9 April 2003 Laser machining modeling and experimentation: an overview
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Proceedings Volume 5131, Third GR-I International Conference on New Laser Technologies and Applications; (2003); doi: 10.1117/12.513593
Event: Third GR-I International Conference on New Laser Technologies and Applications, 2003, San Diego, CA, United States
Laser beams can be used in many industrial applications including machining whereby it constitutes an alternative to traditional material removal techniques and can be used to process a variety of materials including metals, ceramics, glass, plastics, and composites. Laser machining is characterized by a number of advantages such as absence of tool wear, tool breakage, chatter, machine deflection and mechanically induced material damage, phenomena which are usually associated with traditional machining processes. However, as with all manufacturing processes, optimum operating parameters have to be determined. These include the laser power, the spot size of the focused laser beam, etc. In order to arrive at a set of optimum setting variables, either experiments can be conducted and optimum conditions can be found based on the results, or a process model can be created and evaluated for the selection of setting variables, which will optimize the desired performance measures. Analytical and numerical modeling have contributed to the understanding of laser processing, but there are still many questions to be answered. This paper attempts to give an overview of laser machining modeling and experimentation techniques, elucidating recent developments and research trends.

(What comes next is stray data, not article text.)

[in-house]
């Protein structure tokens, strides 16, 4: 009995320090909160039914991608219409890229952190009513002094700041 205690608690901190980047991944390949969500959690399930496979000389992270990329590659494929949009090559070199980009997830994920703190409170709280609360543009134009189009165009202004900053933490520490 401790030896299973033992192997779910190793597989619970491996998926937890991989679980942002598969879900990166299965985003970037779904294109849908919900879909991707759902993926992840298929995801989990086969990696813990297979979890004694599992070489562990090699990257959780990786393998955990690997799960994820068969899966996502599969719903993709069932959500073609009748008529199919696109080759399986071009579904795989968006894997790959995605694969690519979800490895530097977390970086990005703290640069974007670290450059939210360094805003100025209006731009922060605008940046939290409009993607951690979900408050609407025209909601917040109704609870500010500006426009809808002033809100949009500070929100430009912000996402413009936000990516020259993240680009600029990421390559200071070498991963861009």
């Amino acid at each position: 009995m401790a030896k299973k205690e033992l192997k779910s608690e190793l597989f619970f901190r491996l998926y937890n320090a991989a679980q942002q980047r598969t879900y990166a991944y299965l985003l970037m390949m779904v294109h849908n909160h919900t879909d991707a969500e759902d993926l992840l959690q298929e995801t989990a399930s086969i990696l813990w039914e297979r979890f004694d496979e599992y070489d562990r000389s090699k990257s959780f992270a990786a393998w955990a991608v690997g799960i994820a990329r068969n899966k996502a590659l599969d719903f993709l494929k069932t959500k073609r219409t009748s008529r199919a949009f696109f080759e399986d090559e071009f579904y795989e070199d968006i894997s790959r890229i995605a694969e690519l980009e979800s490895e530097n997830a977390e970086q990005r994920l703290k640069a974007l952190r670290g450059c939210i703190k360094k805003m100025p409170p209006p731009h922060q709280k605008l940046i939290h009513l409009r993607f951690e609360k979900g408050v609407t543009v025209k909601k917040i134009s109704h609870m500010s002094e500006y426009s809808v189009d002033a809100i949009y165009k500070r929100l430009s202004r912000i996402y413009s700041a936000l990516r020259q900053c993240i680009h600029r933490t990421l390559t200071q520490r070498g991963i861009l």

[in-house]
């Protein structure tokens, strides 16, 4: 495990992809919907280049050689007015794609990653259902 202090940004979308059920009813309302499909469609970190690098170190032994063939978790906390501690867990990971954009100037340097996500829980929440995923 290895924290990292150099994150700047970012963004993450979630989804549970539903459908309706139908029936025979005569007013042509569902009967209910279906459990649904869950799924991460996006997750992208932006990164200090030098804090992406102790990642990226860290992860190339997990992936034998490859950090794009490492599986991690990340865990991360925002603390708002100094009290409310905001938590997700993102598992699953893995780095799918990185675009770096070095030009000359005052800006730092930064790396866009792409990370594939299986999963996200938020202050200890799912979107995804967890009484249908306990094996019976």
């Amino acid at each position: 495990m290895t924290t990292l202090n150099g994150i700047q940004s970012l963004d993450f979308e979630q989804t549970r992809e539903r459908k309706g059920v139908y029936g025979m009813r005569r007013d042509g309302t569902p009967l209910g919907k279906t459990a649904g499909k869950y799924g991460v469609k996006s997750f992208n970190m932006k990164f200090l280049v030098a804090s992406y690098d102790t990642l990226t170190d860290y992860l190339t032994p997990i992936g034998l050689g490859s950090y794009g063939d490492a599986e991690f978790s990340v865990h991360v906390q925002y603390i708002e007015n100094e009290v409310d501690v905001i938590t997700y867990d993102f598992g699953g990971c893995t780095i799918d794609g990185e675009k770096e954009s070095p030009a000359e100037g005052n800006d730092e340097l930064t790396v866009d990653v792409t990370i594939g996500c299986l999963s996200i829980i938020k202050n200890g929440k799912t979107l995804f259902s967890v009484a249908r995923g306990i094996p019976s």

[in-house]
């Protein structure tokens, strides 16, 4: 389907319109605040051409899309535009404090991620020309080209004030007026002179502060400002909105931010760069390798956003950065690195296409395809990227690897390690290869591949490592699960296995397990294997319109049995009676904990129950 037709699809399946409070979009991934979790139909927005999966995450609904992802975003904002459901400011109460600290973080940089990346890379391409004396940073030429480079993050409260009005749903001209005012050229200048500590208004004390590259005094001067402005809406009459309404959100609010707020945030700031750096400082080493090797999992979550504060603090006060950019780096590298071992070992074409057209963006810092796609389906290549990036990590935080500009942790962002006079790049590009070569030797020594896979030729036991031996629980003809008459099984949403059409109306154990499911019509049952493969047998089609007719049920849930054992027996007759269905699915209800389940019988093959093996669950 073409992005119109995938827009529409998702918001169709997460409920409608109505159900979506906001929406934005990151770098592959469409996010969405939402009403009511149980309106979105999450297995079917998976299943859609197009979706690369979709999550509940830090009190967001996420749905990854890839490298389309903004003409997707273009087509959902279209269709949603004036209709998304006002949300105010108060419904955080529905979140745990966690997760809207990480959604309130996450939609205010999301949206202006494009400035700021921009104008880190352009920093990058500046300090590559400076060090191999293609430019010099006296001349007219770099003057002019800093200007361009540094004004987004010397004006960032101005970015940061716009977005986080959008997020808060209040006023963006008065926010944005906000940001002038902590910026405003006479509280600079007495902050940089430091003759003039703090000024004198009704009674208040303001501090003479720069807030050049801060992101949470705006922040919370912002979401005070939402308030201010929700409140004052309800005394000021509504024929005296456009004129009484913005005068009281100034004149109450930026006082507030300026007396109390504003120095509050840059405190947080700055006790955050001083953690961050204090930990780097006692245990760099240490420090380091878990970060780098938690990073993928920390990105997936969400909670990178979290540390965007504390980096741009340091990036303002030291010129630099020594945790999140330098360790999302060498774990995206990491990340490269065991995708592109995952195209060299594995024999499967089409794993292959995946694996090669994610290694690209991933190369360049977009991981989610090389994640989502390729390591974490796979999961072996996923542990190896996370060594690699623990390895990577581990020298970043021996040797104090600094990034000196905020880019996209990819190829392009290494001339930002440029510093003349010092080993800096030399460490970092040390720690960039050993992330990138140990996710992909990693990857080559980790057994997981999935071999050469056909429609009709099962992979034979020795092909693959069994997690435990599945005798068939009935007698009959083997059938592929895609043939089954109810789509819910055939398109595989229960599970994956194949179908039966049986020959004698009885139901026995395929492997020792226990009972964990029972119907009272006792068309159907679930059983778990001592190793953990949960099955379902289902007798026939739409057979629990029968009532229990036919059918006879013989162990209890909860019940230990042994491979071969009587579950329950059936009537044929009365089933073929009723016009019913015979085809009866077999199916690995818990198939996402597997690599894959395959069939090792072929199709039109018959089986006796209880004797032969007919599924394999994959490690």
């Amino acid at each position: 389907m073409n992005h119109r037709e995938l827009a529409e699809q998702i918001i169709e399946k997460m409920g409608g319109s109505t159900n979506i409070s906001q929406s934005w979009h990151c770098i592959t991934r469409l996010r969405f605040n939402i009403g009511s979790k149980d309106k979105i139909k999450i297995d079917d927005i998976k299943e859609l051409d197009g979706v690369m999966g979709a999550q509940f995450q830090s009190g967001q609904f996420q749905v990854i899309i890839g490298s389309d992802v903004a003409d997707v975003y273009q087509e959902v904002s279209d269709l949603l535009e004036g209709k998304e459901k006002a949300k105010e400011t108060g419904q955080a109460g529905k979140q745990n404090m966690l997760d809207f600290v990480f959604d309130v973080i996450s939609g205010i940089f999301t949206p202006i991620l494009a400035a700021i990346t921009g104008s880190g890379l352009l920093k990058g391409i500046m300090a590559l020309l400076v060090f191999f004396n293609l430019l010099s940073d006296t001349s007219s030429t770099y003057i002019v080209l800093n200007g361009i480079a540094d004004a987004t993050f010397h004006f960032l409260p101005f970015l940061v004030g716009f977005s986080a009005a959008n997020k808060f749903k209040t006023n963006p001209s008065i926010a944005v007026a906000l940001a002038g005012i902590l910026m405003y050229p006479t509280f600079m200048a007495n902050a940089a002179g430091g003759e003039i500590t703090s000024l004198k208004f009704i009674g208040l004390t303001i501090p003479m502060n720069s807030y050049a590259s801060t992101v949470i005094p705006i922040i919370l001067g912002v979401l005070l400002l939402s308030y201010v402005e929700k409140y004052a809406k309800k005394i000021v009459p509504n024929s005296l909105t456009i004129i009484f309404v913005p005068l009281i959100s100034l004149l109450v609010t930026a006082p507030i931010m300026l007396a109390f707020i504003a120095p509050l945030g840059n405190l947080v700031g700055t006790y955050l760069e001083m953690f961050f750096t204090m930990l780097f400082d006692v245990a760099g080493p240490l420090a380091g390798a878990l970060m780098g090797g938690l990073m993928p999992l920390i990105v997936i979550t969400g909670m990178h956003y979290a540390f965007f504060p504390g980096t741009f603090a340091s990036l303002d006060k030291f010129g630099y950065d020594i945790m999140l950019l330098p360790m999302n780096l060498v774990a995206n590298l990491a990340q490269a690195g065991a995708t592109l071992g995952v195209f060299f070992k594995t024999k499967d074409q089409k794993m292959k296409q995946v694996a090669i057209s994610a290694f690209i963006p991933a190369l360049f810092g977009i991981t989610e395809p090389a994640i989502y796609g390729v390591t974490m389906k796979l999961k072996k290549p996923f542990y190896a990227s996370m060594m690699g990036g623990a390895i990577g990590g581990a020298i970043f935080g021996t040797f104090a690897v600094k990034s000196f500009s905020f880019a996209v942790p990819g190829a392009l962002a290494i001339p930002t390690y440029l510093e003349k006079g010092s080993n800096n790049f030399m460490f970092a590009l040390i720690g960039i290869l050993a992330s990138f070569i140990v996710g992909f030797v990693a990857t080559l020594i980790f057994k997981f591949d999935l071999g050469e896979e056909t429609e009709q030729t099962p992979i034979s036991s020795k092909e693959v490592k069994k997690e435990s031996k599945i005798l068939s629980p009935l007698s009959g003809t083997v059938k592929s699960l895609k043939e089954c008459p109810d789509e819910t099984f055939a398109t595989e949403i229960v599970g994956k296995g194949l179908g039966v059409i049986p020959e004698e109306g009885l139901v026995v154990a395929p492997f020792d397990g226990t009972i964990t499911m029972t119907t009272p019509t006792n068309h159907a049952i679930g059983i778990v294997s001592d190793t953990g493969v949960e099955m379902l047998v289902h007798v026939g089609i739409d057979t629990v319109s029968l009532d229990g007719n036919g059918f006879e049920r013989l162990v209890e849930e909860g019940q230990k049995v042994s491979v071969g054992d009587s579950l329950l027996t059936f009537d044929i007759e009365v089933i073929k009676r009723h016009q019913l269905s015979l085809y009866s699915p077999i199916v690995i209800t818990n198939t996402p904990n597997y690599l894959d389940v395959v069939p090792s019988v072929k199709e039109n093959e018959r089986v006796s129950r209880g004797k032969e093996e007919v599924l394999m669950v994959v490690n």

© (2003) COPYRIGHT Society of Photo-Optical Instrumentation Engineers (SPIE). Downloading of the abstract is permitted for personal use only.
George Chryssolouris, George Tsoukantas, Konstantinos Salonitis, Panagiotis Stavropoulos, Stefanos Karagiannis, "Laser machining modeling and experimentation: an overview", Proc. SPIE 5131, Third GR-I International Conference on New Laser Technologies and Applications, (9 April 2003); doi: 10.1117/12.513593; https://doi.org/10.1117/12.513593

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